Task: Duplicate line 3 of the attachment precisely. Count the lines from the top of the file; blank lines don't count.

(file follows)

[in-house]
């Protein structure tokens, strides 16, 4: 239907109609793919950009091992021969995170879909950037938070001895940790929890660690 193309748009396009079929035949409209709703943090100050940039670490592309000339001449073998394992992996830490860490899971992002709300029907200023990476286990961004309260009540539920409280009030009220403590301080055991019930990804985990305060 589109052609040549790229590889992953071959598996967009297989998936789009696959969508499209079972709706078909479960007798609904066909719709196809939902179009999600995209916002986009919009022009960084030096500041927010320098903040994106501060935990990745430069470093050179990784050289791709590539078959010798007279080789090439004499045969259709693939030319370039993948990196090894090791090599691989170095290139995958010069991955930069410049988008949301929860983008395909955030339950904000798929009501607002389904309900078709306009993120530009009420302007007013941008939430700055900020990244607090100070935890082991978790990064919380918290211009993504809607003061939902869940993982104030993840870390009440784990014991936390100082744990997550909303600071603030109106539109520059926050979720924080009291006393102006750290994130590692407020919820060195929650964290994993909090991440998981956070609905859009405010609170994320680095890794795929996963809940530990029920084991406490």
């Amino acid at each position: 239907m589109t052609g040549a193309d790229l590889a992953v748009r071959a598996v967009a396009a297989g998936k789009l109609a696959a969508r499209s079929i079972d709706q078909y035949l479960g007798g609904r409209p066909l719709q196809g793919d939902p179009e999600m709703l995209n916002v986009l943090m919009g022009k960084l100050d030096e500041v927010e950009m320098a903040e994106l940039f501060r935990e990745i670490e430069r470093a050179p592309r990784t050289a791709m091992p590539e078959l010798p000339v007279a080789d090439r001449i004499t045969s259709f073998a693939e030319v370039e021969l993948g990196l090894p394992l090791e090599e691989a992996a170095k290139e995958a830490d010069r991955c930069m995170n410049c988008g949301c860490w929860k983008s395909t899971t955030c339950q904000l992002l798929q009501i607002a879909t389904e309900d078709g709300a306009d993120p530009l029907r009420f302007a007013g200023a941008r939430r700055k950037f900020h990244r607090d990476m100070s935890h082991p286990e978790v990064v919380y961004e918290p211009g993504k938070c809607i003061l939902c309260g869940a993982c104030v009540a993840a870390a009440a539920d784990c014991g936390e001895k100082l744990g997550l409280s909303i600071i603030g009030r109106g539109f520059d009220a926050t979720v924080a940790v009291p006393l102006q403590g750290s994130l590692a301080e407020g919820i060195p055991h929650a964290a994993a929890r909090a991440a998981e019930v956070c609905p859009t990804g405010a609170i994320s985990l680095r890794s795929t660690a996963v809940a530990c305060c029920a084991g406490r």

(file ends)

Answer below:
């Amino acid at each position: 239907m589109t052609g040549a193309d790229l590889a992953v748009r071959a598996v967009a396009a297989g998936k789009l109609a696959a969508r499209s079929i079972d709706q078909y035949l479960g007798g609904r409209p066909l719709q196809g793919d939902p179009e999600m709703l995209n916002v986009l943090m919009g022009k960084l100050d030096e500041v927010e950009m320098a903040e994106l940039f501060r935990e990745i670490e430069r470093a050179p592309r990784t050289a791709m091992p590539e078959l010798p000339v007279a080789d090439r001449i004499t045969s259709f073998a693939e030319v370039e021969l993948g990196l090894p394992l090791e090599e691989a992996a170095k290139e995958a830490d010069r991955c930069m995170n410049c988008g949301c860490w929860k983008s395909t899971t955030c339950q904000l992002l798929q009501i607002a879909t389904e309900d078709g709300a306009d993120p530009l029907r009420f302007a007013g200023a941008r939430r700055k950037f900020h990244r607090d990476m100070s935890h082991p286990e978790v990064v919380y961004e918290p211009g993504k938070c809607i003061l939902c309260g869940a993982c104030v009540a993840a870390a009440a539920d784990c014991g936390e001895k100082l744990g997550l409280s909303i600071i603030g009030r109106g539109f520059d009220a926050t979720v924080a940790v009291p006393l102006q403590g750290s994130l590692a301080e407020g919820i060195p055991h929650a964290a994993a929890r909090a991440a998981e019930v956070c609905p859009t990804g405010a609170i994320s985990l680095r890794s795929t660690a996963v809940a530990c305060c029920a084991g406490r």